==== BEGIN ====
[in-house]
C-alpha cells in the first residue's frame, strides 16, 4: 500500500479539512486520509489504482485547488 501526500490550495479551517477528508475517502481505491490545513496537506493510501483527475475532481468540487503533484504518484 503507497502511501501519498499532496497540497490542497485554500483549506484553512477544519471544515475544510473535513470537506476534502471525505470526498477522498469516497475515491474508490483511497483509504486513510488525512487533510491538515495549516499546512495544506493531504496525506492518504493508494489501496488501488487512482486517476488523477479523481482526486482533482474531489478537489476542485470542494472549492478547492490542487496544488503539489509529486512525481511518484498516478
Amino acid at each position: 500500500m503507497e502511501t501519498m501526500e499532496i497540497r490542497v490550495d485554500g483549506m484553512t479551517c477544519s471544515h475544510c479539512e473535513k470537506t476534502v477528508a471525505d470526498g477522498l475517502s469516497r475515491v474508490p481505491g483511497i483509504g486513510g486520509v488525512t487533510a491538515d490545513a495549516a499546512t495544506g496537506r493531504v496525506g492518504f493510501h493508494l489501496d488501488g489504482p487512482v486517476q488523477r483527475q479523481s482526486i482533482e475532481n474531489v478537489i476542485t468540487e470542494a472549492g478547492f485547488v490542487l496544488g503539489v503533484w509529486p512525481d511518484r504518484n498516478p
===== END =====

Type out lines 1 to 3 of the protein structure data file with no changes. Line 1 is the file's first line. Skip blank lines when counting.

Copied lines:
[in-house]
C-alpha cells in the first residue's frame, strides 16, 4: 500500500479539512486520509489504482485547488 501526500490550495479551517477528508475517502481505491490545513496537506493510501483527475475532481468540487503533484504518484 503507497502511501501519498499532496497540497490542497485554500483549506484553512477544519471544515475544510473535513470537506476534502471525505470526498477522498469516497475515491474508490483511497483509504486513510488525512487533510491538515495549516499546512495544506493531504496525506492518504493508494489501496488501488487512482486517476488523477479523481482526486482533482474531489478537489476542485470542494472549492478547492490542487496544488503539489509529486512525481511518484498516478
Amino acid at each position: 500500500m503507497e502511501t501519498m501526500e499532496i497540497r490542497v490550495d485554500g483549506m484553512t479551517c477544519s471544515h475544510c479539512e473535513k470537506t476534502v477528508a471525505d470526498g477522498l475517502s469516497r475515491v474508490p481505491g483511497i483509504g486513510g486520509v488525512t487533510a491538515d490545513a495549516a499546512t495544506g496537506r493531504v496525506g492518504f493510501h493508494l489501496d488501488g489504482p487512482v486517476q488523477r483527475q479523481s482526486i482533482e475532481n474531489v478537489i476542485t468540487e470542494a472549492g478547492f485547488v490542487l496544488g503539489v503533484w509529486p512525481d511518484r504518484n498516478p